When I was a little girl, one of my favourite toys was an electronic "sewing machine" that stitched yarn through pieces of paper.
The toy let me pretend to be "just like my Mommy", like so many little girls dream of being. My mom was an avid seamstress, and as she sewed clothes and house linens, I made my own paper masterpieces.
When I was a bit older, I tried my hand at a real sewing machine. It didn't go very well, so I left anything beyond a few flicks of a needle and thread to the more patient hands of my mom and younger sister.
Wearing our memories
Throughout the years, my mother's stitches have been there for many important occasions.
At Christmas there were new pyjamas that magically appeared on our beds, even though we'd never seen Mom working on them. During school plays, many of the actresses would be adorned in my mom's painstaking creations. And the dresses she made for me have played starring roles at formals, birthdays and work events.
This past summer, she lovingly sewed my sister's unconventionally beautiful pink wedding dress. My mom's work has always been an irreplaceable part of our best moments.
My sister Emma in the pink dress Mom made, and my parents, on Emma's wedding day. (Photo/Sarah Davison Photography)
As Mother's Day approaches, I've been thinking about the role my mom has played in my life. So when I stumbled across this photo of a little boy in Northern Armenia with a toy sewing machine, it took me straight back to sitting at the kitchen table with my own model, as my mother carefully pieced together a fabric masterpiece.
Sewing her way out of poverty
Jemma, the little boy's mom, is a seamstress too, and her skill has helped lift her entire family of nine out of poverty. Her husband has been ill for a long time, so she is the only bread-winner.
Jemma described the way her family used to live up until a few months ago. "We used to have only one bed the children were sleeping right on the floor...and we were taking turns to eat."
Work was scarce, and the mother of seven couldn't make ends meet, even with her considerable skills in sewing.
Then, about seven months ago, Jemma received a visit from a World Vision social worker. The worker enrolled the family in a program that provided beds, a table, potato seeds for a kitchen garden, but, most importantly, a sewing machine and fabric.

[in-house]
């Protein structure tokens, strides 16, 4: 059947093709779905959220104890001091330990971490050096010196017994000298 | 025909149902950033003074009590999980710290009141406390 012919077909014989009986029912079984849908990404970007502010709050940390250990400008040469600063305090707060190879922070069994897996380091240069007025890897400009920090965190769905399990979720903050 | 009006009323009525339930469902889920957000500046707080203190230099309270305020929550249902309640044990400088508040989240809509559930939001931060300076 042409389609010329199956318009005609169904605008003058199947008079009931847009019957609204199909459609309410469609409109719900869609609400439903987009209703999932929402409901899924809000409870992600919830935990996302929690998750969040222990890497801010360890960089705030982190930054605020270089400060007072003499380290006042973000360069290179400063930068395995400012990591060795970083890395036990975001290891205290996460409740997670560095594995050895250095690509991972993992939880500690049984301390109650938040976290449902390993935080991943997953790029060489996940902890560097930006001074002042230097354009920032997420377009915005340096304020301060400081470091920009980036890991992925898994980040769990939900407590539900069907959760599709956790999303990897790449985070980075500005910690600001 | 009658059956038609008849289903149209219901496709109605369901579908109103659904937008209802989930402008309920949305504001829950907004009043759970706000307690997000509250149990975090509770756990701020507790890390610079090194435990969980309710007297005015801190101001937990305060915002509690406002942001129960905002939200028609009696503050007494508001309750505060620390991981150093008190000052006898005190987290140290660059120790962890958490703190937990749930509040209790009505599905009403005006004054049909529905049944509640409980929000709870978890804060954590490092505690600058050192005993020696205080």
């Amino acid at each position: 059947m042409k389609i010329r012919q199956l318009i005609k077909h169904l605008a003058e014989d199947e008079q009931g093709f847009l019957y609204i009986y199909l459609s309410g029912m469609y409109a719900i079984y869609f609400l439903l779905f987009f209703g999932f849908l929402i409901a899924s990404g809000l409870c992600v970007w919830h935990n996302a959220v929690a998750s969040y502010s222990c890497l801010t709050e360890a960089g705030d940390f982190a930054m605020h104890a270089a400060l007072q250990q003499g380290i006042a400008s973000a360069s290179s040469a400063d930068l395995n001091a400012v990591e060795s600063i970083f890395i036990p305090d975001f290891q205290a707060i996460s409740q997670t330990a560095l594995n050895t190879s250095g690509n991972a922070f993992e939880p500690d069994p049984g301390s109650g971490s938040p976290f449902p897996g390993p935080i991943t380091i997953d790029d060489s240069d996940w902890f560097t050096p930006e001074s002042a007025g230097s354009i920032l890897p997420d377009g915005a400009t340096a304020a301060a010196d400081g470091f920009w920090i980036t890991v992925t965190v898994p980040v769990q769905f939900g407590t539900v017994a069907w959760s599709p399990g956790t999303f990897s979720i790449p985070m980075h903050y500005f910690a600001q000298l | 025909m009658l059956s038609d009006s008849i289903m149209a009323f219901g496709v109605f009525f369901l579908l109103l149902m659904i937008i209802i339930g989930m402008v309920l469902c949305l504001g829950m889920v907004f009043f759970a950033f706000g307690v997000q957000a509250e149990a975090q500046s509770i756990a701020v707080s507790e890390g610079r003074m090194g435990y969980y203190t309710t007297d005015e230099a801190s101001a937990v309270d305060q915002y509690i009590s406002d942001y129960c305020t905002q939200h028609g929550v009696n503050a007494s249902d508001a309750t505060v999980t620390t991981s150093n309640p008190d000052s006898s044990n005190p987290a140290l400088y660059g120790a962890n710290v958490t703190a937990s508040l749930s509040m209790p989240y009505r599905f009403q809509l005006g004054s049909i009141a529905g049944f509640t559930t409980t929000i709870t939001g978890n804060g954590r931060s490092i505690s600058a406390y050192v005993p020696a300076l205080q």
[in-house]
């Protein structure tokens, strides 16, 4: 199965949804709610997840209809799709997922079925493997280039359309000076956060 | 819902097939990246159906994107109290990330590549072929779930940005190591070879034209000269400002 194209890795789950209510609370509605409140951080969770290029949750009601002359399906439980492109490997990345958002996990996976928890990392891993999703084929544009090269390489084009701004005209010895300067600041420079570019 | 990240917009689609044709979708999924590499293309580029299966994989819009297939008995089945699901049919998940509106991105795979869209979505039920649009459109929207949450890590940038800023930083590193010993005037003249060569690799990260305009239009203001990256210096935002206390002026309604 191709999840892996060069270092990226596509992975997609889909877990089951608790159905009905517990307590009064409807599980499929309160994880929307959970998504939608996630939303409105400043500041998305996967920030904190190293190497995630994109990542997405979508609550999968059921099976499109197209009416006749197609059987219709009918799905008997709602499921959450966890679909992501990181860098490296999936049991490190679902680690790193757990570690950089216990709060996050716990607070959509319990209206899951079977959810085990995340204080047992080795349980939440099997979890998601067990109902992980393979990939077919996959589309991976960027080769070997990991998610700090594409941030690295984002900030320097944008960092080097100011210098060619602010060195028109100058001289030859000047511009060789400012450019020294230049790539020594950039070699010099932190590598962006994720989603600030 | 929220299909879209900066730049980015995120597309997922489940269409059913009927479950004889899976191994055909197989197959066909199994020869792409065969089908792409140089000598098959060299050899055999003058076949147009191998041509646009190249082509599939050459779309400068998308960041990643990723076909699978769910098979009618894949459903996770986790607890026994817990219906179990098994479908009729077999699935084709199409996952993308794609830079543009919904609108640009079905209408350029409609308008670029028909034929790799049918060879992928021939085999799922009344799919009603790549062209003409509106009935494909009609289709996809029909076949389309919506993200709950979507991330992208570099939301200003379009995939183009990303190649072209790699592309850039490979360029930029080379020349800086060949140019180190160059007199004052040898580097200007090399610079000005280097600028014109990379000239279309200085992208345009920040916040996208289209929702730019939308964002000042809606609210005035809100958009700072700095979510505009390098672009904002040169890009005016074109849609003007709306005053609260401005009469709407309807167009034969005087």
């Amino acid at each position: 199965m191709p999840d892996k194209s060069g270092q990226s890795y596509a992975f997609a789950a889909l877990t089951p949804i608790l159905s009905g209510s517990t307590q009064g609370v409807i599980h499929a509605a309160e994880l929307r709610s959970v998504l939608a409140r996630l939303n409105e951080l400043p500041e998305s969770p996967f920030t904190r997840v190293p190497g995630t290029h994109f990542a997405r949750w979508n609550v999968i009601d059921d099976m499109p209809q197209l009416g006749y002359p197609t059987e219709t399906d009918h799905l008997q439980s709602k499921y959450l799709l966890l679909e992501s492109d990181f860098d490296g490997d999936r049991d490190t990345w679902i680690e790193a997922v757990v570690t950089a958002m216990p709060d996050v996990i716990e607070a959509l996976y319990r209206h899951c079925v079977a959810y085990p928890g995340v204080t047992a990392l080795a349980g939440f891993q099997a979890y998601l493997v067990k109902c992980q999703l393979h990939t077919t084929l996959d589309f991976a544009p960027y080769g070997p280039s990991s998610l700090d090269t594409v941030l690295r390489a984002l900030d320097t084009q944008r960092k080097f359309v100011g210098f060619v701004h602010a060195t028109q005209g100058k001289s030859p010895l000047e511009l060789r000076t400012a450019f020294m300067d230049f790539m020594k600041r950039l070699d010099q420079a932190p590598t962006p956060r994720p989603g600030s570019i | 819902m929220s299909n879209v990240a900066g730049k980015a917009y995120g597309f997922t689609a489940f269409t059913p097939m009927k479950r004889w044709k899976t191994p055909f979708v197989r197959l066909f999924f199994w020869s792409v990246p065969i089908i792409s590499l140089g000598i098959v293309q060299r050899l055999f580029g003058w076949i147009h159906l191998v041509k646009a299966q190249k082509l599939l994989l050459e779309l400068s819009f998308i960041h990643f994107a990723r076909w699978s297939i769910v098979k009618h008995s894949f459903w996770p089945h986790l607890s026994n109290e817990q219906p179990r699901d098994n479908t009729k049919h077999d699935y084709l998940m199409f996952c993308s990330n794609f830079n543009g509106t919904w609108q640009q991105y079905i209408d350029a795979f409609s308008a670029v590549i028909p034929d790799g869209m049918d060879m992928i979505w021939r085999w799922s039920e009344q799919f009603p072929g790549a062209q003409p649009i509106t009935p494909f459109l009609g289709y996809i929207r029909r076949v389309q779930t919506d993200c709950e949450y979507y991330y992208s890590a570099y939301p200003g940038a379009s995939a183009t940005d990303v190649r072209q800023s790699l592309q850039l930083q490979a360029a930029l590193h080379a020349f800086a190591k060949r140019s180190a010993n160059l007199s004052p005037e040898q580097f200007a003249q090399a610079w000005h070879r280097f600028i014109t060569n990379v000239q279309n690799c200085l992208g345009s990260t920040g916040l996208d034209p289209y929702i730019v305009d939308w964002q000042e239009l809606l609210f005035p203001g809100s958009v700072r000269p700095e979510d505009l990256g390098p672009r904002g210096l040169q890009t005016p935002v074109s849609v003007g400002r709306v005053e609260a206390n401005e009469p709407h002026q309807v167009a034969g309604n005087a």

"Once I used to work in a sewing factory, and when World Vision's social worker asked about my needs, I told her, that if I had a sewing machine and some fabric, I could sew linen and kitchenware to sell it in the village," Jemma told us.
Armed with the tools of her trade, a newly empowered Jemma started a business right there in her home. Sewing house linens, she is able to earn enough to help feed her family.
"My co-villagers either pay me by cash, or barter with food - dairy or meat. I have already started buying fabric with my own earned money. I have regular clients," Jemma shared.
A practical way to love
Moms like Jemma are often helped through World Vision's Gift Catalogue, where Canadians provide the tools and training for parents to start their own business and support their families.
The courage and resourcefulness of Jemma and other moms like her can't help but remind me of my own mother. I never doubted growing up that I was loved, not only because my parents told me, but because Mom showed her care for me in every stitch she sewed. I may not be able to sew like Mom, but I still dream of being just like her by actively loving people in practical ways.
This Mother's Day, I'm planning on wearing one of my mother's creations for another important event: meeting my mother-in-law for the first time. I hope to wear the butterfly print dress my mom made as my husband's mother and I get to know each other.
For me, that's what my mom has really been sewing all these years: Memories.
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